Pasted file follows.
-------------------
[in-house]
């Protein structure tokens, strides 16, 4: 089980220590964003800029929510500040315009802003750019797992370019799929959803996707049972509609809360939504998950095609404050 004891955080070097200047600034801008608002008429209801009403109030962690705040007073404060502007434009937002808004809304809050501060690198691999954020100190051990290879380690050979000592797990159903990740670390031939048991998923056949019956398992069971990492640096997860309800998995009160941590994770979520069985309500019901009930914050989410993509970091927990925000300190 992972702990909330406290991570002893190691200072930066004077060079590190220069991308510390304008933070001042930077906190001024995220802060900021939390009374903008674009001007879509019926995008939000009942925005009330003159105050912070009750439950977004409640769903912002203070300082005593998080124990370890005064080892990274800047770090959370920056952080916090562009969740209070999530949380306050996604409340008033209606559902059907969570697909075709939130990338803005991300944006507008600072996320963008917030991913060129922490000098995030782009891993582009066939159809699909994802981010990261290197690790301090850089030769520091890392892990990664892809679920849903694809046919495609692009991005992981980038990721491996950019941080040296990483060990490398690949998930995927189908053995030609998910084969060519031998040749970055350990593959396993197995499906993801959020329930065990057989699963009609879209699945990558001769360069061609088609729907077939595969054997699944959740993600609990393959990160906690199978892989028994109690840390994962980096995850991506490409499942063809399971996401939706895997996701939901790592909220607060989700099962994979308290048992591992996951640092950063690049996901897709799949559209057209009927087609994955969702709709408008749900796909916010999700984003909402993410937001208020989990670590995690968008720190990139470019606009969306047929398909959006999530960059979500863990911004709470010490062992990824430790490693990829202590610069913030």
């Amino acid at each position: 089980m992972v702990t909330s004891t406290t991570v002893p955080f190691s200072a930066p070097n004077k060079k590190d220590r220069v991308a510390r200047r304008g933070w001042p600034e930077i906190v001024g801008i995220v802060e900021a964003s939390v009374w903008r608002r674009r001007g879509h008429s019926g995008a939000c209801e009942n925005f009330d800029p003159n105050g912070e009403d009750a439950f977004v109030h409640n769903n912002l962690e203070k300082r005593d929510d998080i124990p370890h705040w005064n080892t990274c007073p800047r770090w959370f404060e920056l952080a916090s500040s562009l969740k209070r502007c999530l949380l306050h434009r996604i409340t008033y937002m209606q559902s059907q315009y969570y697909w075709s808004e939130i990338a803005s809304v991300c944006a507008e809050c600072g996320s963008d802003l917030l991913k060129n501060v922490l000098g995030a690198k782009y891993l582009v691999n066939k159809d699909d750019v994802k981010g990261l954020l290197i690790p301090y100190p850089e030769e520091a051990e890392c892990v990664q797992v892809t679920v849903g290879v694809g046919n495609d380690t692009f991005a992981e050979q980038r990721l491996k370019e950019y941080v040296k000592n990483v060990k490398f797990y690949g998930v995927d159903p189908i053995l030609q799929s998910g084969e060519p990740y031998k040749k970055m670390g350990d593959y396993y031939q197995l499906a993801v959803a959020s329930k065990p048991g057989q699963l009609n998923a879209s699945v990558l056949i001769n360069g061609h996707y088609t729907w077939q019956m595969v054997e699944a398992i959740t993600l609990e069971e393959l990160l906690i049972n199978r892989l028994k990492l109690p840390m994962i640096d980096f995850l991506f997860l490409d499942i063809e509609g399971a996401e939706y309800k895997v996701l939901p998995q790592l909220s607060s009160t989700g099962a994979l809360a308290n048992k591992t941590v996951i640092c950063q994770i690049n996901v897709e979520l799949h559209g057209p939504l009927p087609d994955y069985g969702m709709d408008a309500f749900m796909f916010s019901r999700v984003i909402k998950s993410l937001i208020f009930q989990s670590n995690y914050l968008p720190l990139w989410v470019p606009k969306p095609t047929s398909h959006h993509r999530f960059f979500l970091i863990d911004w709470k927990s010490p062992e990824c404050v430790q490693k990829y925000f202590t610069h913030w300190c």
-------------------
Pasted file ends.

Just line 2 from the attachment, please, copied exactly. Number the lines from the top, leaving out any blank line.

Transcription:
């Protein structure tokens, strides 16, 4: 089980220590964003800029929510500040315009802003750019797992370019799929959803996707049972509609809360939504998950095609404050 004891955080070097200047600034801008608002008429209801009403109030962690705040007073404060502007434009937002808004809304809050501060690198691999954020100190051990290879380690050979000592797990159903990740670390031939048991998923056949019956398992069971990492640096997860309800998995009160941590994770979520069985309500019901009930914050989410993509970091927990925000300190 992972702990909330406290991570002893190691200072930066004077060079590190220069991308510390304008933070001042930077906190001024995220802060900021939390009374903008674009001007879509019926995008939000009942925005009330003159105050912070009750439950977004409640769903912002203070300082005593998080124990370890005064080892990274800047770090959370920056952080916090562009969740209070999530949380306050996604409340008033209606559902059907969570697909075709939130990338803005991300944006507008600072996320963008917030991913060129922490000098995030782009891993582009066939159809699909994802981010990261290197690790301090850089030769520091890392892990990664892809679920849903694809046919495609692009991005992981980038990721491996950019941080040296990483060990490398690949998930995927189908053995030609998910084969060519031998040749970055350990593959396993197995499906993801959020329930065990057989699963009609879209699945990558001769360069061609088609729907077939595969054997699944959740993600609990393959990160906690199978892989028994109690840390994962980096995850991506490409499942063809399971996401939706895997996701939901790592909220607060989700099962994979308290048992591992996951640092950063690049996901897709799949559209057209009927087609994955969702709709408008749900796909916010999700984003909402993410937001208020989990670590995690968008720190990139470019606009969306047929398909959006999530960059979500863990911004709470010490062992990824430790490693990829202590610069913030």